Review: Batman and Robin #1

Written by Peter J. Tomasi with art by Patrick Gleason and Mick Gray

For all the things the DC Relaunch is getting right, there is one thing about it that still bothers me a little. That of course is DC’s stubborn determination to keep the Batman and Green Lantern books consistent with the stories that were told pre-Flashpoint. This week, both Green Lantern #1 and Batman and Robin #1 picked up relatively where their respective characters were when their previous series ended, except in the case of Batman and Robin, Bruce is apparently no longer traveling the globe recruiting other Batmen and Dick has supposedly returned to being Nightwing. Just like with Green Lantern #1, I had no real problem with this first issue because I have been following the Bat titles fairly closely, but its adherence to pre-relaunch continuity could potentially alienate the new readers who are the target audience for the “New 52”. That said, it’s still a solid issue, if not quite underwhelming as a jumping-on point.

The issue centers on Bruce Wayne trying to work with his newest Robin, his son Damien, despite their clashing philosophies and attitudes toward crimefighting. On the anniversary of the night his parents were murdered, Bruce visits the site of their death for what he claims to be the last time. Perhaps because of what happened in the final pages of Flashpoint #5, he seems willing to let go of his grief over what happened, yet he’s still determined to remain Batman, because there’s still a lot of evil to fight in Gotham. Damien reacts to his father’s epiphany with his usual mix of disdain and boredom, and soon they are off foiling a villainous plot to hijack some sort of superfuel. Their confrontation with the assailants leads to a horrible accident and another ideological showdown between father and son. Meanwhile, a mysterious figure is hunting down the Batmen that Bruce recruited in the pages of Batman, Incorporated, making a future crossover with Batwing a distinct possibility.

This issue was enjoyable from beginning to end. Peter Tomasi’s writing is great as always, while Patrick Gleason and Mick Gray join the ranks of Frank Quitely as artists who know how to accurately draw Damien so that he actually looks like a ten-year old. I liked how Bruce awkwardly tried to reach out to his estranged son and how Damien treats him with nothing but disdain. Still, after Tony Daniel’s fresh take on Batman in Detective Comics #1, it puzzles me that this book is content to carry on with what’s been done before instead of trying to blaze a new trail. Regardless, as a longtime Bat reader, I personally had a good time reading Batman and Robin #1 and award it 4 out of 5 Paper Sailboats.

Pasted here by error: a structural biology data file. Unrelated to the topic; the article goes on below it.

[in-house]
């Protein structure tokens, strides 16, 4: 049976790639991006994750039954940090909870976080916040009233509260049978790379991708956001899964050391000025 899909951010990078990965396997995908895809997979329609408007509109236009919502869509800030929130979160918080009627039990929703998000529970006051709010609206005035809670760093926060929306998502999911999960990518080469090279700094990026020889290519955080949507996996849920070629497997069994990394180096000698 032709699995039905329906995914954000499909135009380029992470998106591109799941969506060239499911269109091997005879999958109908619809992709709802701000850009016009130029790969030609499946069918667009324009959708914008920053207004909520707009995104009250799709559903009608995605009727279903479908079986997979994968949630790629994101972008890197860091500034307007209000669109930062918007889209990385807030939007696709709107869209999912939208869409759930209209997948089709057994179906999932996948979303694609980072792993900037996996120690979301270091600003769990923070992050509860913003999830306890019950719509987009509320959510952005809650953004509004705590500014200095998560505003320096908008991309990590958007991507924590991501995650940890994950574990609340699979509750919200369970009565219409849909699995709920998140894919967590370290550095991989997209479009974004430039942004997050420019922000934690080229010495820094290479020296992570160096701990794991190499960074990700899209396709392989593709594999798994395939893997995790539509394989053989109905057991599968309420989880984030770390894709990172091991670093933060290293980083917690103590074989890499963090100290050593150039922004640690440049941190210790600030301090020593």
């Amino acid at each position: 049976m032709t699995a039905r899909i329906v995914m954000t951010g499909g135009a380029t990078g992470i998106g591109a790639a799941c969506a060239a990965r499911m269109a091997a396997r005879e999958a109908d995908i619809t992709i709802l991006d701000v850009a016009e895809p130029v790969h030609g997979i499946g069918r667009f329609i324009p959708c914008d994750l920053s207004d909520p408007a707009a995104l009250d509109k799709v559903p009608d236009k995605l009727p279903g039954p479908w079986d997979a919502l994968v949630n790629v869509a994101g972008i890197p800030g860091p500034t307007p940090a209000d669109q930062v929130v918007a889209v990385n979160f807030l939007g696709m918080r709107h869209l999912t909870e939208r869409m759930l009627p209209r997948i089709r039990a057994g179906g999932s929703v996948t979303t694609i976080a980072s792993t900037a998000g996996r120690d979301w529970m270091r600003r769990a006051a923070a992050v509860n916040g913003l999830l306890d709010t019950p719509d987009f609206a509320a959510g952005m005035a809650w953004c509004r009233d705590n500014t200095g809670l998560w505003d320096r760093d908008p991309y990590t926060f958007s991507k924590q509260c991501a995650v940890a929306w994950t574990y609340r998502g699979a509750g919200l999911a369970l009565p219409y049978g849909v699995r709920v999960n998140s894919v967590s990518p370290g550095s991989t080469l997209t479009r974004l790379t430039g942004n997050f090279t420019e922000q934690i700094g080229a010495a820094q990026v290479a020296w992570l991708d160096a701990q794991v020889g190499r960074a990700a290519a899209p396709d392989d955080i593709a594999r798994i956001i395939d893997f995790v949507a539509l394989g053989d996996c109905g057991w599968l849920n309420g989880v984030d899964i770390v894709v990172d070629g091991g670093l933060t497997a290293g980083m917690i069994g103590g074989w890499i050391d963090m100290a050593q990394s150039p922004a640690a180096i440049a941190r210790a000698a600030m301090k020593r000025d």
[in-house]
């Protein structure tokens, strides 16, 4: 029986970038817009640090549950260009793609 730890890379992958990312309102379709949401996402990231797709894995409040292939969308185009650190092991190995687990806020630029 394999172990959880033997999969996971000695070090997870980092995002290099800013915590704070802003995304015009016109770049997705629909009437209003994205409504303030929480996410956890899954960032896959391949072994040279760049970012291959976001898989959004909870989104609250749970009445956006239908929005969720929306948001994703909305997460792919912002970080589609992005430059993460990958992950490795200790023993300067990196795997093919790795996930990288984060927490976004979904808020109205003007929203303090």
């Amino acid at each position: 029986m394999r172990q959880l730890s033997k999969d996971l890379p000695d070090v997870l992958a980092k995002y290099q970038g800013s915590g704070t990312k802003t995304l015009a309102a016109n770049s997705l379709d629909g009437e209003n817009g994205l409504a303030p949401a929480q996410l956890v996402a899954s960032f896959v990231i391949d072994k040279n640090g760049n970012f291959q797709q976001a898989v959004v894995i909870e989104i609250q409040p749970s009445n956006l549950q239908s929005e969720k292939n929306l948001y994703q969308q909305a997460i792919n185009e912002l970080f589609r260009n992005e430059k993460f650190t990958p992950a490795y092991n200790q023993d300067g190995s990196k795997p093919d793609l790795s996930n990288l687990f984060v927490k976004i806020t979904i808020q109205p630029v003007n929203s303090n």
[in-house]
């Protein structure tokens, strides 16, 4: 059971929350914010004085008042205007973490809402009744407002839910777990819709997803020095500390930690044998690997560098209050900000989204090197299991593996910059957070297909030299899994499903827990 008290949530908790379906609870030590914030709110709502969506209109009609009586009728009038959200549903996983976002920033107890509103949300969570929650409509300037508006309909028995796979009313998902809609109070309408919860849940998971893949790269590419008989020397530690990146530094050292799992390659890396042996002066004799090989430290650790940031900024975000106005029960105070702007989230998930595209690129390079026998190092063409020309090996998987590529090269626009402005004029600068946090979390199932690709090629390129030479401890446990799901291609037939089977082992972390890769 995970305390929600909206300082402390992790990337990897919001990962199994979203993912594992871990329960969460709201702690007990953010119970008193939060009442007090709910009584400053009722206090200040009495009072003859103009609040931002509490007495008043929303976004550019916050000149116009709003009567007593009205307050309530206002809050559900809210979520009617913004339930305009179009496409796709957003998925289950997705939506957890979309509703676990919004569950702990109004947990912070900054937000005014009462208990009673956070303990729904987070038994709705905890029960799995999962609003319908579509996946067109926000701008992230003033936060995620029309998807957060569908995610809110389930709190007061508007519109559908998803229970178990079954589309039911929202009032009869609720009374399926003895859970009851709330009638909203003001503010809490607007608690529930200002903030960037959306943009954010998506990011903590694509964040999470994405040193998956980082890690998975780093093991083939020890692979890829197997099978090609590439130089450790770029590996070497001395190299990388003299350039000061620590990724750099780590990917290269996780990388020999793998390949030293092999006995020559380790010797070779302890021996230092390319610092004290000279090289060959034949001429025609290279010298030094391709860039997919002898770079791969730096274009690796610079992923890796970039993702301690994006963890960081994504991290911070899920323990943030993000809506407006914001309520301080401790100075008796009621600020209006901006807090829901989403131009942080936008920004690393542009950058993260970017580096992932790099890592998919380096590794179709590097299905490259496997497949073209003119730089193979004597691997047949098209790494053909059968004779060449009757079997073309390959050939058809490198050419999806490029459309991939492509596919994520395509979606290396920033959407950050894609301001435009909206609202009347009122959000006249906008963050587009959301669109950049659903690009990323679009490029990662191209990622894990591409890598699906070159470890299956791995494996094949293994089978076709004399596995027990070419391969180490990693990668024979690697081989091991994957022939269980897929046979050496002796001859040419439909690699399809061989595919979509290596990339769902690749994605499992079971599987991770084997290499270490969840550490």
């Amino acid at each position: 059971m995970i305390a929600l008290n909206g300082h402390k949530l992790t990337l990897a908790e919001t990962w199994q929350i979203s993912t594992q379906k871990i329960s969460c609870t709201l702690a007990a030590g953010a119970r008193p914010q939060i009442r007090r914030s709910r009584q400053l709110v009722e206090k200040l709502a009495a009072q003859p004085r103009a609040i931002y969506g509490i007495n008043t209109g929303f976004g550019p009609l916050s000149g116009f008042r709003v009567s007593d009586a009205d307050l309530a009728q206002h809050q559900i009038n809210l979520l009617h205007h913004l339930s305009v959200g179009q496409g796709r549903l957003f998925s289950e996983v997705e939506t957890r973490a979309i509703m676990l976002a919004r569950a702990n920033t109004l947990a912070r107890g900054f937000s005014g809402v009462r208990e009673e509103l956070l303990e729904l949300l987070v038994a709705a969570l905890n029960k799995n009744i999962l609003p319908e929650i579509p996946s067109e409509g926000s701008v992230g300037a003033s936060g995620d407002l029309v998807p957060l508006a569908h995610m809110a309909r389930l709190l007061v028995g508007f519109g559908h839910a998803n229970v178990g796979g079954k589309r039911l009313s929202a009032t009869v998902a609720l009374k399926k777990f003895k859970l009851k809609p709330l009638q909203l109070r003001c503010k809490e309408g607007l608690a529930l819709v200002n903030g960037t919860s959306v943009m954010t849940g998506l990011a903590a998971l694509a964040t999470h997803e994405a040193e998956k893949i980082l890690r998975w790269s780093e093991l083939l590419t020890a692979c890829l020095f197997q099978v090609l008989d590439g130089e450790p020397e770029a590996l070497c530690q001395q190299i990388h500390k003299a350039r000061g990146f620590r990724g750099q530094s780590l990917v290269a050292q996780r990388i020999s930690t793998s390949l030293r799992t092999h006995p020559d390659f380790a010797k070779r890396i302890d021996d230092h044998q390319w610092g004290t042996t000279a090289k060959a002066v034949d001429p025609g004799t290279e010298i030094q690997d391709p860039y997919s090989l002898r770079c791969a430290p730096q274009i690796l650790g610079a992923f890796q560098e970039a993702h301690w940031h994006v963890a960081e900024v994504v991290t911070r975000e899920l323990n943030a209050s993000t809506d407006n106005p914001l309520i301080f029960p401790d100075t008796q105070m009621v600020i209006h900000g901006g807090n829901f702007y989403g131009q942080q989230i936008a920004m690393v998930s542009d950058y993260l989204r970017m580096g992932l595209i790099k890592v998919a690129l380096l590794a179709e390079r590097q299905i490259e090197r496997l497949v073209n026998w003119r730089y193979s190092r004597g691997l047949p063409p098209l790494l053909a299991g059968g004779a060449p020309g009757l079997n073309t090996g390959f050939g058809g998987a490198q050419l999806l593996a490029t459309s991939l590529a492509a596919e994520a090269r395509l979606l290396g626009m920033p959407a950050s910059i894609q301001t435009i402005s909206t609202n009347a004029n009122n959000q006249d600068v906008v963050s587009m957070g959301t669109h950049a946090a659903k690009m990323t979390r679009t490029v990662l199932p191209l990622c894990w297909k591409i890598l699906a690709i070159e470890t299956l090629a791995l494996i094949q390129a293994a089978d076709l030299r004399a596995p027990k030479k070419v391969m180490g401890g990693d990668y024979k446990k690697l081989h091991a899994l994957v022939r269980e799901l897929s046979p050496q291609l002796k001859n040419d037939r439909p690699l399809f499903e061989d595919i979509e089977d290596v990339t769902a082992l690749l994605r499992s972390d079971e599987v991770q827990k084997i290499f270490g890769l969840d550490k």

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Ben Gilbert is an avid comic and movie fan, father of two amazing kids, and husband to one awesome chick. He resides in the hills of East Tennessee and still doesn't quite know what he wants to be when he grows up.

Comments (4)

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  1. Jose Guzman says:

    It is kind of bull that DC is picking what they are keeping in certain titles but I did love this book. I wasn’t going to get it but the end of Gates of Gotham where Damien had a smirk when he hear that he would be running with Bruce sold me on wanting to see Bruce and his son take on Gotham. My favorite line was when Damien told Bruce that he was easier to look up to when he was gone. I’m going to stick with this book and see where it goes.

    • D-Rock says:

      “It is kind of bull that DC is picking what they are keeping in certain titles”

      I don’t really understand this comment. If you owned the business and had a chance to remodel, why wouldn’t you pick the best aspects of the character over the years? Who in their right mind would say, “Yeah that was a cool story, but we’re not going to use it”?

      Use what worked and drop what didn’t, makes sense to me.

  2. John-Michael (Batman25JM) says:

    I loved this, and I mean LOVED it. So far it’s my favorite of the new 52. I think Tomasi really nails the characters. I love the relationship between Bruce and Damian. It’s something that we haven’t really gotten the chance to see as of yet. All the stuff with Crime Alley and Bruce not wanting to mark the anniversary the death of his parents, but honor their wedding anniversary instead was just great.

    The art was phenomenal. I love Gleason’s work so much. He draws one of the best Damians.

    I for one have grown to love Damian. I hated him when he first appeared (I’m sure a great deal of that had to do with Morrison), but he’s continued to grow and develop and (thanks to other writers) I now love him.

    I think this issue was about a billion times better than Tony Daniel’s Detective Comics #1.

    I can’t wait to see where this book goes from here. I hope Tomasi and Gleason are on it for a good long time.

    I will admit that this may not have been the best jumping on point issue. However, I don’t think there was too much in this that would really confuse a new reader. Then again, I say that as someone who has been reading pretty much all the Batman books for years.

    • D-Rock says:

      I wonder if the change in how he views his parent’s anniversary will bring a lighter Batman that people seemed to be expecting after One Year Later.

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